Consolidators: Auto Glass Now Opens Two New Locations
A Massachusetts Auto Body Association (MABA) representative testified at a recent Massachusetts Division of Insurance hearing in support of the proposed repeal of the state’s auto insurance cost containment regulation.
MABA spokesman Steve Regan said that the regulation’s original intent to control insurance costs has evolved into a tool used by some insurers to pay less than fair market value for labor and services, among other things.
“This regulation was designed to rein in rising insurance premiums through efficiencies and controlling fraud,” Regan said. “Unfortunately, many insurers have used the regulation as justification for mandating certain repair procedures and dictating what a repairer will be paid. It has also been used successfully as a legal defense by insurers against lawsuits by consumers and repairers seeking to be paid what they contend were fair and reasonable charges. This wasn’t the intent, and the repeal will remove a great barrier to repairers and consumers who are trying to regain control of their businesses and be paid appropriately for their claims.”
Although the regulation is only a requirement for insurers to submit a report on the efforts they have undertaken to control costs and fraud, in practice, some insurers and appraisers have often used it as a stated authorization for mandating the use of aftermarket parts and dictating labor and storage payments, according to MABA.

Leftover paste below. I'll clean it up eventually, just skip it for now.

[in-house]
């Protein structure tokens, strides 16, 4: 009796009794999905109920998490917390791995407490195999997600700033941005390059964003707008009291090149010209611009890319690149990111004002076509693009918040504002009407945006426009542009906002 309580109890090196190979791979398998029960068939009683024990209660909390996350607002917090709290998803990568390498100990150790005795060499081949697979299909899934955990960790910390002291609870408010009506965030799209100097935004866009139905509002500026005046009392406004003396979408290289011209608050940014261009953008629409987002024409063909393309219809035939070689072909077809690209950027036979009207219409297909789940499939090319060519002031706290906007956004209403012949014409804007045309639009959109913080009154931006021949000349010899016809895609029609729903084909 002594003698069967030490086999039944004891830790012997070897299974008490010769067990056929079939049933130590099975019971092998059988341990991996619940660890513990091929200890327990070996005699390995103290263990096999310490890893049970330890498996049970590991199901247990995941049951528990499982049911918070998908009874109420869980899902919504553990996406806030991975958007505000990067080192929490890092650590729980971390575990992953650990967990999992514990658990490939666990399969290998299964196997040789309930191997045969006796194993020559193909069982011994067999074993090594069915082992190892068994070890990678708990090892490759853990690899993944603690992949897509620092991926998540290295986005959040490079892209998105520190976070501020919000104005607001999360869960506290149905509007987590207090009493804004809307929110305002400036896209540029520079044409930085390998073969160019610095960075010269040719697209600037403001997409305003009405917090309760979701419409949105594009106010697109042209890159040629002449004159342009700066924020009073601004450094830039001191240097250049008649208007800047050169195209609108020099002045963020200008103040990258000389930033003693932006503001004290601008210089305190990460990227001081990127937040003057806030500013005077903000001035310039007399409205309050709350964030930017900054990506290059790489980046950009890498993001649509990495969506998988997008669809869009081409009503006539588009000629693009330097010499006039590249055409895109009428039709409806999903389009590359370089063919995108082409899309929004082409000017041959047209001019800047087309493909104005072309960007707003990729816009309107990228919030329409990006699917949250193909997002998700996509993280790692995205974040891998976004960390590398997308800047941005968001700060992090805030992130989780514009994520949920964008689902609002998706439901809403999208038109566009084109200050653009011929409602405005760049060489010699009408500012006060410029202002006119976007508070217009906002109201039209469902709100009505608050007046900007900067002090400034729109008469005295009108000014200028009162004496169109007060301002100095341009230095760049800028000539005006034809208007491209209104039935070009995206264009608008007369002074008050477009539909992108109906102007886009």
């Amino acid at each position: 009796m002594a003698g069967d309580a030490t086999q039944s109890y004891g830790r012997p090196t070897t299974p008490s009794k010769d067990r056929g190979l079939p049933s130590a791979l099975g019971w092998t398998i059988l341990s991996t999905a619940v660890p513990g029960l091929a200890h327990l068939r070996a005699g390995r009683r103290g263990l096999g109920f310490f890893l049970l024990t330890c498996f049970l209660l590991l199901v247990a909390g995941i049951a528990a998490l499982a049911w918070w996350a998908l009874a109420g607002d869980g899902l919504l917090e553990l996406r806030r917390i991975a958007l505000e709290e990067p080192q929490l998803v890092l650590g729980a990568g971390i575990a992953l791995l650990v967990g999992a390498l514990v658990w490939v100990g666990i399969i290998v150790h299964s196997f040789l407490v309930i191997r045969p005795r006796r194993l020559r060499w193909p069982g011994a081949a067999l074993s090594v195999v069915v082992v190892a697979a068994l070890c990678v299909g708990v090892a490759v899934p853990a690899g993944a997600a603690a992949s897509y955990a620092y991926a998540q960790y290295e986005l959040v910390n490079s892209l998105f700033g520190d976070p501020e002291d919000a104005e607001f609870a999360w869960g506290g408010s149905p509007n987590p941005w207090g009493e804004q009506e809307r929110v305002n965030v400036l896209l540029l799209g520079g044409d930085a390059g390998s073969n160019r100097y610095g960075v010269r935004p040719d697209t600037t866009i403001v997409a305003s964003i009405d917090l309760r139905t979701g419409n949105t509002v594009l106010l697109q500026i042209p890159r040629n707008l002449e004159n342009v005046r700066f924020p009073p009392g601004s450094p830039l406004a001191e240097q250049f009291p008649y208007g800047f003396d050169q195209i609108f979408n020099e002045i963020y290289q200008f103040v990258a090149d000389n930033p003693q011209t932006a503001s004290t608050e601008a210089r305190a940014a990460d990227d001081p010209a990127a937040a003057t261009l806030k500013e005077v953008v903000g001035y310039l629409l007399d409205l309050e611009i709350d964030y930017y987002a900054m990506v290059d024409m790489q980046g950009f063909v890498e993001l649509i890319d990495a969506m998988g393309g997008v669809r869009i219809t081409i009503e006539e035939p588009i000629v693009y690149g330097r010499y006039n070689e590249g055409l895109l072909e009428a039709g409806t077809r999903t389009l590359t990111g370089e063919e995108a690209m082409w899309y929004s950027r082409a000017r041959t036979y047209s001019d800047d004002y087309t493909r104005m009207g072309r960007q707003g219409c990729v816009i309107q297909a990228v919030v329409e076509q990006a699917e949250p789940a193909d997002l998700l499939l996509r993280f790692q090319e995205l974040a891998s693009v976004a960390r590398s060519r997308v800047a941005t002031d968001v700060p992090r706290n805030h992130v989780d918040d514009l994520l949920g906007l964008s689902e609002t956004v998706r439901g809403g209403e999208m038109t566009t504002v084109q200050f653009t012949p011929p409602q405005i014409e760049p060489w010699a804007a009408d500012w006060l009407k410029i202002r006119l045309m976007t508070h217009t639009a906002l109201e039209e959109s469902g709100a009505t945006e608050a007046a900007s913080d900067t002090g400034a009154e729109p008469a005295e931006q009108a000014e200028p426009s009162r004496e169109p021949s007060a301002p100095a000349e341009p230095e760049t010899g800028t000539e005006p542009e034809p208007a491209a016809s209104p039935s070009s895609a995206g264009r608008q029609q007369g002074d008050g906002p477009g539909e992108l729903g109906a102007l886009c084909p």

MABA has been seeking the repeal of this regulation for many years without success. However, with a new governor and insurance commissioner and the advent of deregulation in Massachusetts, MABA is hopeful that more actions like this will be taken soon.
The regulation, part of the 1988 Automobile Insurance Reform Act, required the Automobile Insurers Bureau (AIB) to file an annual report with the Division of Insurance that documented efforts to help reduce insurance costs in the state. The Division believes the regulation is outdated due to recent changes to laws and regulations assisting with the transition toward managed competition in the Massachusetts automobile insurance market.
“Massachusetts has begun to disassemble a process that had the state set rates for insurance premiums and mandate certain discounts for policyholders by insurers in order to promote competition,” said Regan. “It’s good to know that the state is also seeking to remove the barriers that repairers have faced, which allowed insurers to control their businesses and their customers. With the repeal of ‘cost containment,’ repairers are now also free to compete for customers and be paid rates and fees that reflect their cost of doing business.”
For more information on MABA, visit www.massautobody.org.